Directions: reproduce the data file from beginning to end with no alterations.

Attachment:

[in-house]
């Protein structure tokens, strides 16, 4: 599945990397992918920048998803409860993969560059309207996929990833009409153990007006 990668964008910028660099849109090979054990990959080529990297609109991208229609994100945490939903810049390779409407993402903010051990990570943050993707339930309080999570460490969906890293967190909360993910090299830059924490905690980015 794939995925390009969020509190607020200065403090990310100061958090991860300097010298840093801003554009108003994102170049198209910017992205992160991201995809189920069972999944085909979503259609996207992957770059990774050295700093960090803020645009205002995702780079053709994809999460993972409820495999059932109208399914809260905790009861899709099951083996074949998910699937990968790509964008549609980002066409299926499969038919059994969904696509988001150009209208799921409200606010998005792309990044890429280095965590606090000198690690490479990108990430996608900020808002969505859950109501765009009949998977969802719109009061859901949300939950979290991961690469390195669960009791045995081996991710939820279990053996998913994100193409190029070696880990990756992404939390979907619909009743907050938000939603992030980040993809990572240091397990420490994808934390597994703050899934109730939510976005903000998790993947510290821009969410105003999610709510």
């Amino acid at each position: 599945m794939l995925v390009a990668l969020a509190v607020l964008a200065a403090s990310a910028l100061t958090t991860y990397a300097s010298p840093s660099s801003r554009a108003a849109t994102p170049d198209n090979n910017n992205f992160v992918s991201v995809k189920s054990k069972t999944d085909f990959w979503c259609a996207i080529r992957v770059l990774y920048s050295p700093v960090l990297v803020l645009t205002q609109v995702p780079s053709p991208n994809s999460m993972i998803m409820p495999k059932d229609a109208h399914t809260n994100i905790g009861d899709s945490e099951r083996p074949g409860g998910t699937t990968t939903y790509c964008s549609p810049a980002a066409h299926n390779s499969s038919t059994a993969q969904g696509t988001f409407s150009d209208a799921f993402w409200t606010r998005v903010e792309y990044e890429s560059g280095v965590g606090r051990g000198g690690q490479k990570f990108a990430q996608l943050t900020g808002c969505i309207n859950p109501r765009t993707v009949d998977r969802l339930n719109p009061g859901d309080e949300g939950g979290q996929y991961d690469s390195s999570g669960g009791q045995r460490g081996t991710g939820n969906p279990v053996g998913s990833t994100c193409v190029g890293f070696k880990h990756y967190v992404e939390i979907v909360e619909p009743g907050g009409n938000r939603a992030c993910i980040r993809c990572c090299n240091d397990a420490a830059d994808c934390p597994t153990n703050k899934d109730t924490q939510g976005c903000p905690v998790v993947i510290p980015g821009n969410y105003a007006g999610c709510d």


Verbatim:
[in-house]
């Protein structure tokens, strides 16, 4: 599945990397992918920048998803409860993969560059309207996929990833009409153990007006 990668964008910028660099849109090979054990990959080529990297609109991208229609994100945490939903810049390779409407993402903010051990990570943050993707339930309080999570460490969906890293967190909360993910090299830059924490905690980015 794939995925390009969020509190607020200065403090990310100061958090991860300097010298840093801003554009108003994102170049198209910017992205992160991201995809189920069972999944085909979503259609996207992957770059990774050295700093960090803020645009205002995702780079053709994809999460993972409820495999059932109208399914809260905790009861899709099951083996074949998910699937990968790509964008549609980002066409299926499969038919059994969904696509988001150009209208799921409200606010998005792309990044890429280095965590606090000198690690490479990108990430996608900020808002969505859950109501765009009949998977969802719109009061859901949300939950979290991961690469390195669960009791045995081996991710939820279990053996998913994100193409190029070696880990990756992404939390979907619909009743907050938000939603992030980040993809990572240091397990420490994808934390597994703050899934109730939510976005903000998790993947510290821009969410105003999610709510």
């Amino acid at each position: 599945m794939l995925v390009a990668l969020a509190v607020l964008a200065a403090s990310a910028l100061t958090t991860y990397a300097s010298p840093s660099s801003r554009a108003a849109t994102p170049d198209n090979n910017n992205f992160v992918s991201v995809k189920s054990k069972t999944d085909f990959w979503c259609a996207i080529r992957v770059l990774y920048s050295p700093v960090l990297v803020l645009t205002q609109v995702p780079s053709p991208n994809s999460m993972i998803m409820p495999k059932d229609a109208h399914t809260n994100i905790g009861d899709s945490e099951r083996p074949g409860g998910t699937t990968t939903y790509c964008s549609p810049a980002a066409h299926n390779s499969s038919t059994a993969q969904g696509t988001f409407s150009d209208a799921f993402w409200t606010r998005v903010e792309y990044e890429s560059g280095v965590g606090r051990g000198g690690q490479k990570f990108a990430q996608l943050t900020g808002c969505i309207n859950p109501r765009t993707v009949d998977r969802l339930n719109p009061g859901d309080e949300g939950g979290q996929y991961d690469s390195s999570g669960g009791q045995r460490g081996t991710g939820n969906p279990v053996g998913s990833t994100c193409v190029g890293f070696k880990h990756y967190v992404e939390i979907v909360e619909p009743g907050g009409n938000r939603a992030c993910i980040r993809c990572c090299n240091d397990a420490a830059d994808c934390p597994t153990n703050k899934d109730t924490q939510g976005c903000p905690v998790v993947i510290p980015g821009n969410y105003a007006g999610c709510d």